Yet another automaker has announced it will stop production in Australia. Toyota has stated that it will cease operations Down Under by 2017, following Mitsubishi, Ford and Holden in similar plans.
In a report from NPR’s Marketplace, BBC correspondent Phil Mercer outlined the reasons offered up by Toyota for the shuttering. The Japanese auto giant is citing high manufacturing costs and the high value of the Australian dollar, and, to quote Toyota, “Arguably one of the most competitive and fragmented auto markets in the world.”
While the latter reason may hold water, the notion of a highly valued Australian dollar is rather peculiar. The Australian dollar may have been higher than the US dollar in recent years, but this year it has been on a decline. Mercer says that currency is hard to predict just days ahead, so this argument of the high dollar value makes Toyota look like it’s hedging its bets.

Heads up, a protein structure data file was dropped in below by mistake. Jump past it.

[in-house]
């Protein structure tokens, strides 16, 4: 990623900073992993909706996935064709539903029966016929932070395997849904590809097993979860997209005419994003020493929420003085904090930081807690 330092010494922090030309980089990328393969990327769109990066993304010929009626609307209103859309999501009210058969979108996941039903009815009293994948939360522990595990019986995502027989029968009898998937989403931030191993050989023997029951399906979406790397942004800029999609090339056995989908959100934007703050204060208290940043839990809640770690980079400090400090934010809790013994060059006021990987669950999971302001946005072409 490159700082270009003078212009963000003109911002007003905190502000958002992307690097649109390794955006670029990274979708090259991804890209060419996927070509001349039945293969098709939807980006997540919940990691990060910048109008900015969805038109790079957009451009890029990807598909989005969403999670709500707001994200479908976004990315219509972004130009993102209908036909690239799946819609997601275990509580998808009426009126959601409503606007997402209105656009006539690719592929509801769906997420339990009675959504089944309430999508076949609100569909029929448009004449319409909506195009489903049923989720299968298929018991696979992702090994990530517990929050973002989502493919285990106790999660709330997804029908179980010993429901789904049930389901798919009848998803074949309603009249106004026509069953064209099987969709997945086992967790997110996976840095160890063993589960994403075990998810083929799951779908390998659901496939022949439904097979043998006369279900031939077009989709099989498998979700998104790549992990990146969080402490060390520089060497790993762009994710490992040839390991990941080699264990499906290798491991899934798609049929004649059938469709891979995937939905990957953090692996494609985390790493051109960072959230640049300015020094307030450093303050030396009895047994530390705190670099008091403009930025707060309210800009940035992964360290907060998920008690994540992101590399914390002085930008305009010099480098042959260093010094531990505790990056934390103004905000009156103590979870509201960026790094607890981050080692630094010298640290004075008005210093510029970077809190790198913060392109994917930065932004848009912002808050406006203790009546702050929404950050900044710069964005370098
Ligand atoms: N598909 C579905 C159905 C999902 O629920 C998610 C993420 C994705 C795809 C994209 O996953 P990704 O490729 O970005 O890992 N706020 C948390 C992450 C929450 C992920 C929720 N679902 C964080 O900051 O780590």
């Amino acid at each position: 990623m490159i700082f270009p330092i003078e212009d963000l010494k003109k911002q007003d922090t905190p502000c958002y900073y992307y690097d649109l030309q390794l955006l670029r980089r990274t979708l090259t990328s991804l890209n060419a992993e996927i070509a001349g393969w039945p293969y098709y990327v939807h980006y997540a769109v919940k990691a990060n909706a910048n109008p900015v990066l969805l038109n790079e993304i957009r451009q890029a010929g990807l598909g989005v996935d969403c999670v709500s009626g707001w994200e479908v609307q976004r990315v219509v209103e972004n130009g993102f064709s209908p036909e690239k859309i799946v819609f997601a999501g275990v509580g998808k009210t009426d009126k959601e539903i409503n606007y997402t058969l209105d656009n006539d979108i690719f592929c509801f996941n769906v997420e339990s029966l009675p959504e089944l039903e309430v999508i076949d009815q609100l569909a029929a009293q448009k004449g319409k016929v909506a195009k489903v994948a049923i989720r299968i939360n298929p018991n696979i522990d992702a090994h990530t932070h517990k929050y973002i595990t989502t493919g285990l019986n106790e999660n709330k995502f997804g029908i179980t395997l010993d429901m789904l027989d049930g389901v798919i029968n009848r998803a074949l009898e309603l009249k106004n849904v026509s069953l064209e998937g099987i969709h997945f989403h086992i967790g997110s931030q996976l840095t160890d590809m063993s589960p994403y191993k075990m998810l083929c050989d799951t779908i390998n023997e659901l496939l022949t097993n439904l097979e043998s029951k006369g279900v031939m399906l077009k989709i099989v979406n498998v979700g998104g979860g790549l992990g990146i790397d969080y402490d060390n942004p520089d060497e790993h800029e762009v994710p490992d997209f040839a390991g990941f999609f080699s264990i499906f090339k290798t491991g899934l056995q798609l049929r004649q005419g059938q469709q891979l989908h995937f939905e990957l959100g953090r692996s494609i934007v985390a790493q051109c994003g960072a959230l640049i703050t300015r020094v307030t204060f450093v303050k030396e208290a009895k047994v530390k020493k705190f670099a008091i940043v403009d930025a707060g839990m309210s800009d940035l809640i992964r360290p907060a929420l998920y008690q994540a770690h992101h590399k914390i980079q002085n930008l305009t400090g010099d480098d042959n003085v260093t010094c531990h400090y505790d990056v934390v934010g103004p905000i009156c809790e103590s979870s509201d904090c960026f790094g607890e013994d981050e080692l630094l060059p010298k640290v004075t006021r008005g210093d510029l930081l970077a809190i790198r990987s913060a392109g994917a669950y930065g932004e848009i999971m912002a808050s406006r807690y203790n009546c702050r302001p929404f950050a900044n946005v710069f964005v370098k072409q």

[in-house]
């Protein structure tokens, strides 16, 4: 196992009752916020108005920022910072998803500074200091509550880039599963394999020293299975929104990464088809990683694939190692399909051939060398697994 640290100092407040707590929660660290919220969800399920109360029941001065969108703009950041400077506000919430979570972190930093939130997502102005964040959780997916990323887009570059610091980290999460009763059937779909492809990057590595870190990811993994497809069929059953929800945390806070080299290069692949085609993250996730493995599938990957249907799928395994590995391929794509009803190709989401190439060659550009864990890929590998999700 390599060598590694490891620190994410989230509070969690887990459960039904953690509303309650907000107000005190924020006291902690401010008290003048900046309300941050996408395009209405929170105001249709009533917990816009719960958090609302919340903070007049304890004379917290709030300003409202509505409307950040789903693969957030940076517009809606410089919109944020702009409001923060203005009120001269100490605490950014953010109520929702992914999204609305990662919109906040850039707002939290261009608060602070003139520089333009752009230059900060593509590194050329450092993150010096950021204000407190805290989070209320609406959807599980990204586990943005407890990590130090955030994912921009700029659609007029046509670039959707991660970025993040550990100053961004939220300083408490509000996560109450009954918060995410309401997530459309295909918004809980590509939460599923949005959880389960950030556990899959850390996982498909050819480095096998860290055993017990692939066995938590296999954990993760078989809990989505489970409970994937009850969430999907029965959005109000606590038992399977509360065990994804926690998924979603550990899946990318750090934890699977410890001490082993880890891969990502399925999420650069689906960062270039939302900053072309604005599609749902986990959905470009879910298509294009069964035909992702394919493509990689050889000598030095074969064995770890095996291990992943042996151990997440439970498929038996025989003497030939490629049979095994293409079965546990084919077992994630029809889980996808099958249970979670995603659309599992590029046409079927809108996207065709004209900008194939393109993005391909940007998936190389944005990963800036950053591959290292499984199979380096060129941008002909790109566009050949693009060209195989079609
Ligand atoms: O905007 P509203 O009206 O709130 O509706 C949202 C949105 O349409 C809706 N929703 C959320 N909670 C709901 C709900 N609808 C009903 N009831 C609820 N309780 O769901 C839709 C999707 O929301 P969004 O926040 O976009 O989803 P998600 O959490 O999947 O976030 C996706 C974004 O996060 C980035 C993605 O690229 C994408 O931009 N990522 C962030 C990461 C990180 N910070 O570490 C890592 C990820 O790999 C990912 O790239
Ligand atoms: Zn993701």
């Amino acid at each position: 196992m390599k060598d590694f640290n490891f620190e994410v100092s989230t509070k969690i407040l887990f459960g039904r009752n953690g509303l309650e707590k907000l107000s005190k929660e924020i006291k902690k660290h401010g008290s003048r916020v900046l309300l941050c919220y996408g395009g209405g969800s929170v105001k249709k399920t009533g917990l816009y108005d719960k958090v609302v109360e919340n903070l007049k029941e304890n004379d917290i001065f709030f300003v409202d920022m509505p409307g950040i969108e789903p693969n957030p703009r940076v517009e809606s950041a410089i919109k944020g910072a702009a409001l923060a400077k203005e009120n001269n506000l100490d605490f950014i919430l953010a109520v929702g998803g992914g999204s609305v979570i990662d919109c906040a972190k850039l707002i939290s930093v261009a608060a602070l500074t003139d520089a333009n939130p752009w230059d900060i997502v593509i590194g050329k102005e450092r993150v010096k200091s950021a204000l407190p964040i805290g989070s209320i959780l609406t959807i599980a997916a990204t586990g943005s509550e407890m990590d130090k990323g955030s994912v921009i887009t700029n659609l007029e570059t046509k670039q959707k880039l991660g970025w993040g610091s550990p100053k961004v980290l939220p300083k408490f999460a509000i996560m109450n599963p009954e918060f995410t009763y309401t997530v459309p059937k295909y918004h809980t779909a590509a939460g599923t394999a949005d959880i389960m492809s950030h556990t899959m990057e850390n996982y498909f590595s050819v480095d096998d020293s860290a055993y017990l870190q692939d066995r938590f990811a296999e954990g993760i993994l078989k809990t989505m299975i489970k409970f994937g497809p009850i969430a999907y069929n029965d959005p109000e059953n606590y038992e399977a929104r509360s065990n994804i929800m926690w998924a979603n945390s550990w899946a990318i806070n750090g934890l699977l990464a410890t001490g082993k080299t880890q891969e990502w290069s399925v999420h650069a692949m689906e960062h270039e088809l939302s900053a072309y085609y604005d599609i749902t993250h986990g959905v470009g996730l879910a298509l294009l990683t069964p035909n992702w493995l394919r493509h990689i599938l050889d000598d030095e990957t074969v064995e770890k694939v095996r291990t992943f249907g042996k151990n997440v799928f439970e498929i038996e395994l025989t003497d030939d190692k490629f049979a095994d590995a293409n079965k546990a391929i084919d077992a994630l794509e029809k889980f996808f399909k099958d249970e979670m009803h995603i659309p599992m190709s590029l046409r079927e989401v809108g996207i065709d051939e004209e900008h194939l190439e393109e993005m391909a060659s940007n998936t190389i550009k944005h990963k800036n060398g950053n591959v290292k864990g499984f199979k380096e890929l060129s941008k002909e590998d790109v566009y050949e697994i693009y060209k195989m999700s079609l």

The move has sparked outrage Down Under, especially in the context of GM announcing the shuttering of Holden (above). Australia’s Prime Minister, Tony Abbot, is very upset, and unions say it could spark another recession. So is Australia just a victim of their own past successes, or do these automakers know something about the market that we don’t? Listen to the Marketplace report below and decide for yourself.
- Sectors & Industries
- Phil Mercer
- Australian dollar